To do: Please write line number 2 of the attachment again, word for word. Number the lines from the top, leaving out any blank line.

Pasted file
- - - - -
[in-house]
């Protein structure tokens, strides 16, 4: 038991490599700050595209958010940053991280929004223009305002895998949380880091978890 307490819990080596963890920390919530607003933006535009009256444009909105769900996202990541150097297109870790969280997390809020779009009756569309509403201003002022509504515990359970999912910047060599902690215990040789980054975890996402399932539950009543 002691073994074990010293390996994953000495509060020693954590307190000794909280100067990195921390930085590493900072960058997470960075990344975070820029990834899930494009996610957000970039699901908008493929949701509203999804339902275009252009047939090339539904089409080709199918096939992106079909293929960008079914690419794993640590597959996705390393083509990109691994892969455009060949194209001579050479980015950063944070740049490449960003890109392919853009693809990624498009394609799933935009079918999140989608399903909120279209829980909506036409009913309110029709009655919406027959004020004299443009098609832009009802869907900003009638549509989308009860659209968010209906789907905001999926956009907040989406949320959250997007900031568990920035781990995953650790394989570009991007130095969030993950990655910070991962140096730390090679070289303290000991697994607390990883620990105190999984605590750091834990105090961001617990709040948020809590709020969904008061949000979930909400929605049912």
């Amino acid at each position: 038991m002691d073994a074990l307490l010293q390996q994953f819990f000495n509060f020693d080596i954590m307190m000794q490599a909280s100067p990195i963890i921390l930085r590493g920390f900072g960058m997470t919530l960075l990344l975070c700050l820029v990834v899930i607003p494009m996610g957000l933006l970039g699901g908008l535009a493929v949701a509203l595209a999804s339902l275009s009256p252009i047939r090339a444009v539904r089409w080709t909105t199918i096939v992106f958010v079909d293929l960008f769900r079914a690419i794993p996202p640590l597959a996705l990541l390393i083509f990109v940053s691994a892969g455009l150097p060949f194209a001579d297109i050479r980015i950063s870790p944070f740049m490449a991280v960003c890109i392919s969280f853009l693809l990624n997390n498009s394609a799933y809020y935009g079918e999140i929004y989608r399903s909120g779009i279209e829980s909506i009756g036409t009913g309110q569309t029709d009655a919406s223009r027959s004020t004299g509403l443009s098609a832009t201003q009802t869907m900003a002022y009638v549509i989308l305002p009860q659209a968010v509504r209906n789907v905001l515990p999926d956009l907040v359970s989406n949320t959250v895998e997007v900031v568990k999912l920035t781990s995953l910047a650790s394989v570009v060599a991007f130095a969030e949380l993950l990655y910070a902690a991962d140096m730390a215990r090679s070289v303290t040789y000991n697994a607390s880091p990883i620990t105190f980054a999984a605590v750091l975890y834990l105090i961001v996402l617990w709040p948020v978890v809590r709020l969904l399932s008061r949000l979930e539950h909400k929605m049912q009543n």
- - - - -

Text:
């Protein structure tokens, strides 16, 4: 038991490599700050595209958010940053991280929004223009305002895998949380880091978890 307490819990080596963890920390919530607003933006535009009256444009909105769900996202990541150097297109870790969280997390809020779009009756569309509403201003002022509504515990359970999912910047060599902690215990040789980054975890996402399932539950009543 002691073994074990010293390996994953000495509060020693954590307190000794909280100067990195921390930085590493900072960058997470960075990344975070820029990834899930494009996610957000970039699901908008493929949701509203999804339902275009252009047939090339539904089409080709199918096939992106079909293929960008079914690419794993640590597959996705390393083509990109691994892969455009060949194209001579050479980015950063944070740049490449960003890109392919853009693809990624498009394609799933935009079918999140989608399903909120279209829980909506036409009913309110029709009655919406027959004020004299443009098609832009009802869907900003009638549509989308009860659209968010209906789907905001999926956009907040989406949320959250997007900031568990920035781990995953650790394989570009991007130095969030993950990655910070991962140096730390090679070289303290000991697994607390990883620990105190999984605590750091834990105090961001617990709040948020809590709020969904008061949000979930909400929605049912």